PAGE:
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Evaluation of tumor-infiltrating lymphocytes (TILs) in molecular subtypes of an Indian cohort of breast cancer patients



Evaluation of tumor-infiltrating lymphocytes (TILs) distribution in an Indian cohort of breast cancer patients for its prognostic significance.


A retrospective cohort of breast cancer patients from a single onco-surgeon’s breast cancer clinic with a uniform treatment strategy was evaluated for TILs. Tumor sections were H&E stained and scored for the spatial distribution and percent stromal TILs infiltration by a certified pathologist. The scores were analysed for association with treatment response and survival outcomes across molecular subtypes.


Total 229 breast cancer tumors were evaluated. Within spatial distribution categories, intra-tumoral TILs were observed to be associated with complete pathological response and lower recurrence frequency for the entire cohort. Subtype-wise analysis of stromal TILs (sTILs) re-enforced significantly higher infiltration in TNBC compared to HER2-positive and ER-positive tumors. A favourable association of higher stromal infiltration was observed with treatment response and disease outcomes, specifically in TNBC.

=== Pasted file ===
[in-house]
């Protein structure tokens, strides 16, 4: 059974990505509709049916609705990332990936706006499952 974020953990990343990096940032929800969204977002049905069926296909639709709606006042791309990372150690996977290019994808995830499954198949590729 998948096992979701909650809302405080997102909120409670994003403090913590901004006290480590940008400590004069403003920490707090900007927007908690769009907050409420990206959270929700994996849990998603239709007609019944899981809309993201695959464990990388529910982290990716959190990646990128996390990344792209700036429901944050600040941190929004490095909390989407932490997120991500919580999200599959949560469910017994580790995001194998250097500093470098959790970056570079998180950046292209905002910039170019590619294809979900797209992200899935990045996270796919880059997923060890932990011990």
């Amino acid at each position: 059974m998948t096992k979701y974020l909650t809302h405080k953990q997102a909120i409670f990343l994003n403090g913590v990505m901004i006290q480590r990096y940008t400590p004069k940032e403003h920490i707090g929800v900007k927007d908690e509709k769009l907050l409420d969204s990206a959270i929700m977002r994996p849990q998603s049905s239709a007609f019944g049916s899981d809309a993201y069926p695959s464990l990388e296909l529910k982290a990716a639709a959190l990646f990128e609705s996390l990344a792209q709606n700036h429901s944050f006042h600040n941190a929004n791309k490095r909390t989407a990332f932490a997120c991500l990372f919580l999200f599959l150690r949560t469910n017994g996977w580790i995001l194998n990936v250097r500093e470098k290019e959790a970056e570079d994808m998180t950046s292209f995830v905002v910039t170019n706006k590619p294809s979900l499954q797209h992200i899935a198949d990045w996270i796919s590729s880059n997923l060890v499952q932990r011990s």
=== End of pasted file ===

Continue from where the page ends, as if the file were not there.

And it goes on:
Intra-tumoral TILs showed a higher proportion with favourable association with better patient outcomes in an Indian cohort, unlike western cohorts where both stromal and intra-tumoral TILs show similar association with prognosis. With further validation, TILs can be developed as a cost-effective surrogate marker for treatment response, especially in a low-resource setting such as India.

Key points

Key point 1:

The study is one of the first comprehensive evaluations of tumor-infiltrating lymphocytes in an Indian cohort of breast cancer patients.

Key point 2:

Intra-tumoral TILs presented in a higher proportion of patients, specifically in the TNBC subtype in an Indian cohort.

Key point 3: